U.K. commits £86M to get medical advances into NHS faster

The Palace of Westminster
The Palace of Westminster--Courtesy of Diliff [CC BY-SA 2.5]

The United Kingdom has put together an £86 million ($112 million) package of funding to cut the time it takes for drugs and other medical advances to reach patients. Officials are making the cash available to start implementing Accelerated Access Review (AAR) recommendations the U.K. sees establishing it as the first port of call for drug development in Europe.

Health minister Lord O’Shaughnessy and his colleagues have divvied the money up into four pools. The largest and, from a drug development perspective, most significant pot is the £39 million earmarked for the Academic Health Science Networks (ASHNs). Politicians want the autonomous ASHNs to use the money to assess the benefits of new technologies.

That brief follows the AAR recommendations. The AAR singled out ASHNs as providing a place “for medicines to be tested in a clinical trial or real world setting.” Positive data generated from these studies will support the use of drugs and other medical advances by the National Health Service (NHS).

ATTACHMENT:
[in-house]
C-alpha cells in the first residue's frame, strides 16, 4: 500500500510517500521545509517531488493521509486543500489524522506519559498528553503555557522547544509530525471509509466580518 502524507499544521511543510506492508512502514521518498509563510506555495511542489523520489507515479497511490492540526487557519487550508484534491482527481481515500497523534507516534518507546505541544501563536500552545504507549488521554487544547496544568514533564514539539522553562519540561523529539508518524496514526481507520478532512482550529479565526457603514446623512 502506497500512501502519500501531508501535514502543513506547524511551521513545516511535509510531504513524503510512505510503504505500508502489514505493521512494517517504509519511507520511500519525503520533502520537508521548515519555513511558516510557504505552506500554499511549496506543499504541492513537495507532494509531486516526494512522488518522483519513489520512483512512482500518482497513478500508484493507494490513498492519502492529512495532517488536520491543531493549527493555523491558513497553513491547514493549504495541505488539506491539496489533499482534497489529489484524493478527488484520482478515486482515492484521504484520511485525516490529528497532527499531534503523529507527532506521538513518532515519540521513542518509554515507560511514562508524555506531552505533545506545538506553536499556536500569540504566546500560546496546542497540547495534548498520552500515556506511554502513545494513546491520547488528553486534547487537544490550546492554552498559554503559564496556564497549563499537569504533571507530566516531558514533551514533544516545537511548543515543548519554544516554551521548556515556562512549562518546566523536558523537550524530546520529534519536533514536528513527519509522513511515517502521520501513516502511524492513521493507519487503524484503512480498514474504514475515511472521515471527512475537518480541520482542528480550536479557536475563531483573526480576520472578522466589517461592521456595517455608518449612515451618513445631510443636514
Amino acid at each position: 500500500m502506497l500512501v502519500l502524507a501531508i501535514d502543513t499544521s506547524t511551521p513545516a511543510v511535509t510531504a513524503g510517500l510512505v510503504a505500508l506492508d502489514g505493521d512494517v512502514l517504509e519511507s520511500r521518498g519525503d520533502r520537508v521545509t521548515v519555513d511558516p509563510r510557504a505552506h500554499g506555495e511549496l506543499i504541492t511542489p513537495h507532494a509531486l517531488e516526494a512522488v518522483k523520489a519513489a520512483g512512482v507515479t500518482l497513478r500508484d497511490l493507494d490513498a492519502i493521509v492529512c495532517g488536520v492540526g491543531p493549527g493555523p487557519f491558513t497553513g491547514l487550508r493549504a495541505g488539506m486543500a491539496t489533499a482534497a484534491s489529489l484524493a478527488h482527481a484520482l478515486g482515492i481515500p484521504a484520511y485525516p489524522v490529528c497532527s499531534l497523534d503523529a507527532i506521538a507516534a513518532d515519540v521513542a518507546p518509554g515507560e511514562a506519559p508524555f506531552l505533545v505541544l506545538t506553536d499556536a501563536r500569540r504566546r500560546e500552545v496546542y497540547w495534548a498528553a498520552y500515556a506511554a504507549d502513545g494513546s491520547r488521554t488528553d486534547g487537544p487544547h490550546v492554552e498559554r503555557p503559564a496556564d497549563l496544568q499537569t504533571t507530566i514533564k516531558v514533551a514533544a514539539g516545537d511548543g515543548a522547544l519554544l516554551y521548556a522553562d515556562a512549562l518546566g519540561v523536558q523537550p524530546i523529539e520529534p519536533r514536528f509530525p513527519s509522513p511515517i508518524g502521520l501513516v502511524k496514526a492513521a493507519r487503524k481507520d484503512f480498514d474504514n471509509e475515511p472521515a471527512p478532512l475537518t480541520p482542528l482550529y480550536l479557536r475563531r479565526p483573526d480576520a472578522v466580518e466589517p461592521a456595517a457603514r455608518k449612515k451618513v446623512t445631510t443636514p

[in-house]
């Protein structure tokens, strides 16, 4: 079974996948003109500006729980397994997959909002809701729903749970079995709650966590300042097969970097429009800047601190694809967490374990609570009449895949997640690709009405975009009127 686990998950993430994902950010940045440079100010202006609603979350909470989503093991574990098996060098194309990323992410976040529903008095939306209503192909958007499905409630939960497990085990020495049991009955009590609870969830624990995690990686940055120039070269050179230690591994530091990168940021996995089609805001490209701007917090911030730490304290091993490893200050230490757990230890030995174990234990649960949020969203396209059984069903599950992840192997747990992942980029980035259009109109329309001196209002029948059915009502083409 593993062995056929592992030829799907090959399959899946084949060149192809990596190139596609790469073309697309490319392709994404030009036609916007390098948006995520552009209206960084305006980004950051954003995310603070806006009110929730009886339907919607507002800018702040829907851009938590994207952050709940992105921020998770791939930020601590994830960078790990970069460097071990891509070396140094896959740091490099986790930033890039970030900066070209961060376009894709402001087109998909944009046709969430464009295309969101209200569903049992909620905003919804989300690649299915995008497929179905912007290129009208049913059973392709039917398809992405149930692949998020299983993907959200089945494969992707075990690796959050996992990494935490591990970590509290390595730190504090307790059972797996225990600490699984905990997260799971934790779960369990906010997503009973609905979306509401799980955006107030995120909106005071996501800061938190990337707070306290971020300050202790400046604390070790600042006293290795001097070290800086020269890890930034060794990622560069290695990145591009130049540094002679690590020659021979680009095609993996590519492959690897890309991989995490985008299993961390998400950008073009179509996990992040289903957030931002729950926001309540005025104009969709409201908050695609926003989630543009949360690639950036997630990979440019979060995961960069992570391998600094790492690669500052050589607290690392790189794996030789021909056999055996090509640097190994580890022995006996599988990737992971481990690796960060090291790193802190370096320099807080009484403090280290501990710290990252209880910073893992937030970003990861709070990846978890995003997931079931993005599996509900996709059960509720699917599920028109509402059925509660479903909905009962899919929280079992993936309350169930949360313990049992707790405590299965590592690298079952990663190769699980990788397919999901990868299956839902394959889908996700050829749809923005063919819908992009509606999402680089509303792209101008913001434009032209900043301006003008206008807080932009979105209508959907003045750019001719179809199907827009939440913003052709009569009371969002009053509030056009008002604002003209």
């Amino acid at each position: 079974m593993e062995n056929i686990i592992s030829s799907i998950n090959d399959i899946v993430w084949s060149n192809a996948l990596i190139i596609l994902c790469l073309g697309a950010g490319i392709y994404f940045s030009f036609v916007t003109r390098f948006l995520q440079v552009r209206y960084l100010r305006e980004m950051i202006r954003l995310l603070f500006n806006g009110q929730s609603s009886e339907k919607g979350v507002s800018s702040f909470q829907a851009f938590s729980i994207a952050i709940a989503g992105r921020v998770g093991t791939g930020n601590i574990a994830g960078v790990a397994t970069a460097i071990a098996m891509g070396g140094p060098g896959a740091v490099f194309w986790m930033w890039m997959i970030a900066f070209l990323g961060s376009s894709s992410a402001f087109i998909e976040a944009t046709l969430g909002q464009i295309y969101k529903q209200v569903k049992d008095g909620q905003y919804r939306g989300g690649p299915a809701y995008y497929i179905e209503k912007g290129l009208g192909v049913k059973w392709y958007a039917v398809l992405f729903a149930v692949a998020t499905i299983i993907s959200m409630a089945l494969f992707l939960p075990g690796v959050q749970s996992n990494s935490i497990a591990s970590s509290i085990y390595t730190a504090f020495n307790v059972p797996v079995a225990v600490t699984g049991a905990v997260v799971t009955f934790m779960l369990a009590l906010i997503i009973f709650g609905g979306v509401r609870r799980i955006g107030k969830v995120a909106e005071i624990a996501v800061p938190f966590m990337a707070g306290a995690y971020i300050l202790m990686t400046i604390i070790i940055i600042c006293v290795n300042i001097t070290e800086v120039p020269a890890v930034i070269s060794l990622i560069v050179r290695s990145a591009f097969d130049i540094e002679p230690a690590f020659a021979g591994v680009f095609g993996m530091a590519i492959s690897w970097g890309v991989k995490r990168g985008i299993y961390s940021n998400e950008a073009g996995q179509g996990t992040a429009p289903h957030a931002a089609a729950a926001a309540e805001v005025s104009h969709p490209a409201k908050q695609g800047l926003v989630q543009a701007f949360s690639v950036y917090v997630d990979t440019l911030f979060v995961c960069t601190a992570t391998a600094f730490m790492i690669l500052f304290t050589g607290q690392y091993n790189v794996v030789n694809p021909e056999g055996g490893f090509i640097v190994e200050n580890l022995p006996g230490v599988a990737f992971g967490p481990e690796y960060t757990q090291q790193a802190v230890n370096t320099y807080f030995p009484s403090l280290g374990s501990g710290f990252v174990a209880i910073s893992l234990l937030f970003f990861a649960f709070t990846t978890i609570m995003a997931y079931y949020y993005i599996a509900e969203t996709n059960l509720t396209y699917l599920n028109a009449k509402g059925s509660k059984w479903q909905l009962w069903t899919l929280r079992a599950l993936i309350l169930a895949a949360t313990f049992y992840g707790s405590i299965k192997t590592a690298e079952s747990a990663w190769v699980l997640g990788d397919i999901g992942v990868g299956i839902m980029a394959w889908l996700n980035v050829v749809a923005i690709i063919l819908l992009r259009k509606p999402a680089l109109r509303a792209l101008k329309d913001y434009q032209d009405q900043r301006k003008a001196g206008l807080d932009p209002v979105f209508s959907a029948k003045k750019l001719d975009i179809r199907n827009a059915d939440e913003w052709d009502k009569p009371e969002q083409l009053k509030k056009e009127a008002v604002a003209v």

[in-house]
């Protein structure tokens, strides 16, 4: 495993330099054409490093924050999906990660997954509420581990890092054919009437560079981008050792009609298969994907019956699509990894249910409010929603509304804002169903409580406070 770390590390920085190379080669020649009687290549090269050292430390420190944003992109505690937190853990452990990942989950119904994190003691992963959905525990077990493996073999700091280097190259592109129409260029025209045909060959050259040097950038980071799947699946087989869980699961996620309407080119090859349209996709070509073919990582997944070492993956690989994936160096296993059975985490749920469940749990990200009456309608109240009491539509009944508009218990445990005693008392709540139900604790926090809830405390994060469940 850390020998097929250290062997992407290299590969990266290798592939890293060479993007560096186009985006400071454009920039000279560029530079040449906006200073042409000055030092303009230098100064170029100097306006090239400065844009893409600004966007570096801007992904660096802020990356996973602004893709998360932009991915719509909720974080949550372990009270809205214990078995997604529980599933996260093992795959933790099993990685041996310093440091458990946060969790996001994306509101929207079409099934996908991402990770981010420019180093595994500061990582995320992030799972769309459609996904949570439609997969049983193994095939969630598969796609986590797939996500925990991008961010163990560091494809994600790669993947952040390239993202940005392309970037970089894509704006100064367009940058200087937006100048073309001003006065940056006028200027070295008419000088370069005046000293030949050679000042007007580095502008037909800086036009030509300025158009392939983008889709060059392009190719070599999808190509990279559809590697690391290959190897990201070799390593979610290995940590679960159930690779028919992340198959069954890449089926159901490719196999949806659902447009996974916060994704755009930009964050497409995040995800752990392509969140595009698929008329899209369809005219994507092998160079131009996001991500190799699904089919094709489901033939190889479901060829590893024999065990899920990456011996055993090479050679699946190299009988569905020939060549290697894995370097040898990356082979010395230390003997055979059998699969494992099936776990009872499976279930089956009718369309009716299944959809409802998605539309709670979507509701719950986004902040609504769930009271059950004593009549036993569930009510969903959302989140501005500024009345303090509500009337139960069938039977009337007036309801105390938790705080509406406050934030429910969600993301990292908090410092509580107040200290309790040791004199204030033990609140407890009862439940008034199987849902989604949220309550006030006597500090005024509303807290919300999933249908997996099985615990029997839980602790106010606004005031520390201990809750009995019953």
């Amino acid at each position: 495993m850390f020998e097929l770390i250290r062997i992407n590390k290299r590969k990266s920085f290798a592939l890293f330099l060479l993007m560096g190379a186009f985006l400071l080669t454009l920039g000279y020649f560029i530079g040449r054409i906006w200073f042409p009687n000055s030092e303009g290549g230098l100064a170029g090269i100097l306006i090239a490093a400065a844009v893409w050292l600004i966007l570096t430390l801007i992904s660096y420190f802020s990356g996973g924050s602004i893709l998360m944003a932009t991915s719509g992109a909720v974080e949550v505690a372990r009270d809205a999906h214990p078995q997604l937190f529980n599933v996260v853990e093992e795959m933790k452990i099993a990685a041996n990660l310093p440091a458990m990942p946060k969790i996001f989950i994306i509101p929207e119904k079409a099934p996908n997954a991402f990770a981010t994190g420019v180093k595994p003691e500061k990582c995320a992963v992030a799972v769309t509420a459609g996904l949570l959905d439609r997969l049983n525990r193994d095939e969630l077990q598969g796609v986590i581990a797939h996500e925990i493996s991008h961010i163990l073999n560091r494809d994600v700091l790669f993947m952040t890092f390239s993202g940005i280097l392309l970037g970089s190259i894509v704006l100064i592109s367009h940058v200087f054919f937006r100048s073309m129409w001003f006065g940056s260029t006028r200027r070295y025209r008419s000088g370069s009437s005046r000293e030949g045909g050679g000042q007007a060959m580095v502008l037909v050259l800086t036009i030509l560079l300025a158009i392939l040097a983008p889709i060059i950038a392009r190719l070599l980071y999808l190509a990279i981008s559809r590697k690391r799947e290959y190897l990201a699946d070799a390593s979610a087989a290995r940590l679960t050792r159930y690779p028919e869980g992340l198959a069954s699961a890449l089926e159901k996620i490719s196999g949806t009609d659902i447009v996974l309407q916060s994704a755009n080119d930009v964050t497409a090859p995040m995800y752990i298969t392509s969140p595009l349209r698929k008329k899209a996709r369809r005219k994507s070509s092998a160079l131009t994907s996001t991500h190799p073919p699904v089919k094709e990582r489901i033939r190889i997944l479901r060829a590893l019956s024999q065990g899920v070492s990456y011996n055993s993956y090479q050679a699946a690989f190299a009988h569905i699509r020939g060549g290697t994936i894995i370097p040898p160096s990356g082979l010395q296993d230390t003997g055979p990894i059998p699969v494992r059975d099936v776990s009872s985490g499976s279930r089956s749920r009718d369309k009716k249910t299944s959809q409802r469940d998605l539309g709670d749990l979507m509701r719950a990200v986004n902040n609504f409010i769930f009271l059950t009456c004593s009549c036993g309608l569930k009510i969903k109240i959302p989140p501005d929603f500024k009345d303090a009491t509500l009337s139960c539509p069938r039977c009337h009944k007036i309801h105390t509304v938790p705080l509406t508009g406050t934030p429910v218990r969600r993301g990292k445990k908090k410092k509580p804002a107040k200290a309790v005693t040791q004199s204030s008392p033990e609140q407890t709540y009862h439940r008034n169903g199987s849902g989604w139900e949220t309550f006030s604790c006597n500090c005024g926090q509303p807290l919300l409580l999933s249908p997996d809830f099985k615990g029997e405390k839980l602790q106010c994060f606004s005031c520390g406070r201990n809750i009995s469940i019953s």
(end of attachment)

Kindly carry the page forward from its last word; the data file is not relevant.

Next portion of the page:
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Richard Torbett, executive director of commercial policy at trade group ABPI, welcomed the news.

“ASHNs are a critical delivery partner for bringing the AAR to life, and £39 million of investment is an important first step in pulling industry and the health service together to realize the review’s ambition,” he said in a statement.

The remit of ASHNs and objectives for the funding extend beyond data generation to cover helping the NHS to increase the use of drugs and other medical products already shown to work. Other pieces of the funding are focused more squarely on drug development. Specifically, the government is putting up £6 million to help small and medium-sized firms with novel drugs and devices generate real-world evidence.

Little of the remaining £41 million will directly affect development-stage biotechs. Officials are making £35 million available to co-fund the development of digital health technologies. The final £6 million is intended to help the NHS better integrate new technologies into its workflows.

The release of the funding comes at a time when the strains between the industry and its critical customer in the U.K.—the government—are particularly evident. ABPI took the National Institute for Health and Care Excellence to court last week to block a change to the drug reimbursement process. And the industry faces ongoing uncertainty about the U.K.’s post-Brexit relationship with the European Union and the details of the sector deal proposed by the government. 

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